Later this week, I plan to announce formally the provisional appointment of
David Newburger as my new top advisor on disability rights. David is an attorney and a veteran advocate for people with disabilities. He will be the City's Commissioner on the Disabled, and his goal will be to advance my agenda of making St. Louis more accessible and welcoming to people with disabilities of all types.
David's appointment will mean some important changes in both the philosophy and structure of the City's
Office on the Disabled. The primary goal of the Office will be to help every part of City government develop a better understanding of accessibility issues and the skills necessary to address them as the City carries out its business.
Some of the tasks previously performed by the Office on the Disabled will be decentralized in other parts of the City government that have primary responsibility for various governmental functions. One example of this decentralization is that responsibility for ensuring that disability issues are addressed in major construction will reside in the City's
Building Division, where staff members have architectural and engineering expertise. Rather than making accessibility a barrier (or an afterthought) to new development, David will work to encourage creative approaches to accessibility, recognizing that St. Louis has many historic buildings and public spaces where achieving accessibility will not always be easy.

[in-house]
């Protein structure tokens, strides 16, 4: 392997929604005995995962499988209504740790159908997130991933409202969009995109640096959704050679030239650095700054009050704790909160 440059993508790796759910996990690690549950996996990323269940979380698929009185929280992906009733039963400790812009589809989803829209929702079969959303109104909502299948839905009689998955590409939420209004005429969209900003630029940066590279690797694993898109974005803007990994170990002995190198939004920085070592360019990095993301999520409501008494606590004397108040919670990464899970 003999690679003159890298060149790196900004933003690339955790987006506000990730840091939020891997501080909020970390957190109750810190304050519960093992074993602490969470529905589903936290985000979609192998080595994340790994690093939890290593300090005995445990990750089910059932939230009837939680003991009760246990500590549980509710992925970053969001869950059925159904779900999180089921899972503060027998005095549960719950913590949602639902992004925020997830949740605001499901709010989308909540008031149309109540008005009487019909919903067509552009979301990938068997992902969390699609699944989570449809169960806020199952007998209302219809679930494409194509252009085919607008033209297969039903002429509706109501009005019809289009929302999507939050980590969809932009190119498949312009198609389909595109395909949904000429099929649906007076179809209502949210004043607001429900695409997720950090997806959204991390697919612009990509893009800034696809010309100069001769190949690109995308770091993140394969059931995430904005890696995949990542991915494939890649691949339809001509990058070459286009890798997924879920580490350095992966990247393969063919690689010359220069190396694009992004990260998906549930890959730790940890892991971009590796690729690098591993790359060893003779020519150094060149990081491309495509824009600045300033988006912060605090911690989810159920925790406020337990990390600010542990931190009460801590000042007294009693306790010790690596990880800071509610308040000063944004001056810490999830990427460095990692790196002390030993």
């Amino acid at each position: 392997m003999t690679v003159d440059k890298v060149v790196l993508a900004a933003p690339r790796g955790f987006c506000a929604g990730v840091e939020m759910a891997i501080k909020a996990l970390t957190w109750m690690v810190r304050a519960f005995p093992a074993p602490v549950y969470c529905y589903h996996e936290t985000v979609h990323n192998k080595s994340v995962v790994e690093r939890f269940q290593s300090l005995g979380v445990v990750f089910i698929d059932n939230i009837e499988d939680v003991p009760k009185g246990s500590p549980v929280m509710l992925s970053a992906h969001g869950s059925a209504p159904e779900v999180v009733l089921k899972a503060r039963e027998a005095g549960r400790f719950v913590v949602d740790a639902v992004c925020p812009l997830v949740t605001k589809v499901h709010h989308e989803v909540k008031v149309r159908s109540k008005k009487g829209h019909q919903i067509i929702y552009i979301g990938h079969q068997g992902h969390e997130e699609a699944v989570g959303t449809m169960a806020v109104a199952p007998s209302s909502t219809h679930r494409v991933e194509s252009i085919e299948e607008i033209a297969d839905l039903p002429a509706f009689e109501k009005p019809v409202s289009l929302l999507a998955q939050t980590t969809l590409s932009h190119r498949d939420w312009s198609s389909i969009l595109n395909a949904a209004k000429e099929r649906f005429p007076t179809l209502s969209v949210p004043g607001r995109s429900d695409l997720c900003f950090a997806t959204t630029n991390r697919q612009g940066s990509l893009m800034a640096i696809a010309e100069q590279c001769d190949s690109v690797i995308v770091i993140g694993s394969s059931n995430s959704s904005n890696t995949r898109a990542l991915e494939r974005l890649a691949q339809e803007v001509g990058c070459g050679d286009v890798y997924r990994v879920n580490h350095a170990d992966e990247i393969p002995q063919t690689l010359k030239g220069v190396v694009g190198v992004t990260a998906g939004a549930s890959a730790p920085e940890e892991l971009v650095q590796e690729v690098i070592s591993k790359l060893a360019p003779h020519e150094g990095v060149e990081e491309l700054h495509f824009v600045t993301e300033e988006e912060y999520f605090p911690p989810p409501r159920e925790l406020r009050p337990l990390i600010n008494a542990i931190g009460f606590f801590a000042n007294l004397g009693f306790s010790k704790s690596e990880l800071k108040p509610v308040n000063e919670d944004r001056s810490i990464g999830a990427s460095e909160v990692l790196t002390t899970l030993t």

Here is David's bio: He moved to St. Louis in 1972 to become a member of the law faculty at
Washington University. In 1979, he and the late Steve Vossmeyer formed a private law firm, Newburger & Vossmeyer, where he works today. Mr. Newburger is a principal in the Starkloff Disability Institute. In addition, he has previously served on the boards of Paraquad; the Metropolitan St. Louis Equal Housing Opportunity Center; and the OASIS Institute, an organization that fosters opportunities for older adults to continue to lead independent and productive lives.
David will maintain his law practice and continue his work with the Starkloff Institute. This will give the City the benefit of his expertise, and it will allow his advocacy to be broader than City government.
I am delighted to have David with me.